The BBC reports that cybercrime rose by 9% in Britain. This is according to Online Identity firm Garlik which release its 2008 Cybercrime Report. The report contains interesting statistics. Among others, identity theft drop from 92 000 offenses in 2006 to 84 700, a 8% drop. Financial fraud rose by 24% and is expected to increase for 2008-2009, mainly due to the financial crisis going on. The report cites the leaked letter from the Home Office indicating a possible rise in crime. This is really no surprise.
Always according to the report, the top three stolen documents for identity theft were non-UK passports, utility bills and UK passports. As for financial cybercrimes, losses from UK victims amounted to £535million (1 billion $CAN, 869 millions $US), up 25% from 2006. The reports further states this interesting bit of information:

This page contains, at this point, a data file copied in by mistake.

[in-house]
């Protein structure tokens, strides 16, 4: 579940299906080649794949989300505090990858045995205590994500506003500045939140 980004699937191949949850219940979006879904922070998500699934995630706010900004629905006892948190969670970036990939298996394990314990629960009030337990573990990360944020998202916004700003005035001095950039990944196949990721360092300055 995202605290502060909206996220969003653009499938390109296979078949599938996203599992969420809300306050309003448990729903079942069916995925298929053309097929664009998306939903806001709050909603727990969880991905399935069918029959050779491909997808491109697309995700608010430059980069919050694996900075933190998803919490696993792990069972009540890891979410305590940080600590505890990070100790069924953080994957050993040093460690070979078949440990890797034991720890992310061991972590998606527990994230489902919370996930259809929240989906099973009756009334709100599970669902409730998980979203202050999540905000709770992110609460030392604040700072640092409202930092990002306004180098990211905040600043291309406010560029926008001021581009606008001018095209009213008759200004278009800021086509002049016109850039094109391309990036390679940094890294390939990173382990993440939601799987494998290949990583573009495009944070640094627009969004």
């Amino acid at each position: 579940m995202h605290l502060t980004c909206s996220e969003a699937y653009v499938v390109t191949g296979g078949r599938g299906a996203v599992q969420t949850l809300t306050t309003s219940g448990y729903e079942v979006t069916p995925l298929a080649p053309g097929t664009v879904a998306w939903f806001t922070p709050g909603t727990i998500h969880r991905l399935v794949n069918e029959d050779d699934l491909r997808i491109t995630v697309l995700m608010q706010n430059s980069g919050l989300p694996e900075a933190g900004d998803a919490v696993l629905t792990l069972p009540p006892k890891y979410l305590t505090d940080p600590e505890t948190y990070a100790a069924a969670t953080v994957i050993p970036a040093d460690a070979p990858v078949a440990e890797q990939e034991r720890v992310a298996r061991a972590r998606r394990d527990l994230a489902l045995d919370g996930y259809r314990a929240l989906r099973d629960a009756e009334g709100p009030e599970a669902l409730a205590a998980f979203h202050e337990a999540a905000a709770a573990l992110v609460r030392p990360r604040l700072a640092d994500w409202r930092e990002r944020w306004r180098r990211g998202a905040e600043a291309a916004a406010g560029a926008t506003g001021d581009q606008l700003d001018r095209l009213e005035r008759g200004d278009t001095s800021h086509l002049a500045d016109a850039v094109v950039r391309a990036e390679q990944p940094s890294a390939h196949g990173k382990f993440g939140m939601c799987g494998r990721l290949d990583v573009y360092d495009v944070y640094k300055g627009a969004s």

“… personal details and identity information are traded online with the 15 Research conducted by Garlik’s team of researchers investigating the presence of illegal trading networks on the Internet, number of trading networks more than doubling (from 27 to 57) over the past nine months. In a typical day, around 520 individual information traders are identified with 19,217 traders being identified this year. Of these, around 700 are ‘long term’ traders …“
That’s 57 trading network and around 20 000 traders, which, at least for me, is a big number. But the report doesn’t specify how those traders were identified though. The 700 “long-term” traders are seemed to be identified only with their online alias. Therefore if the “20 000 traders” is counted using aliases, this number might be higher than the actual number of traders.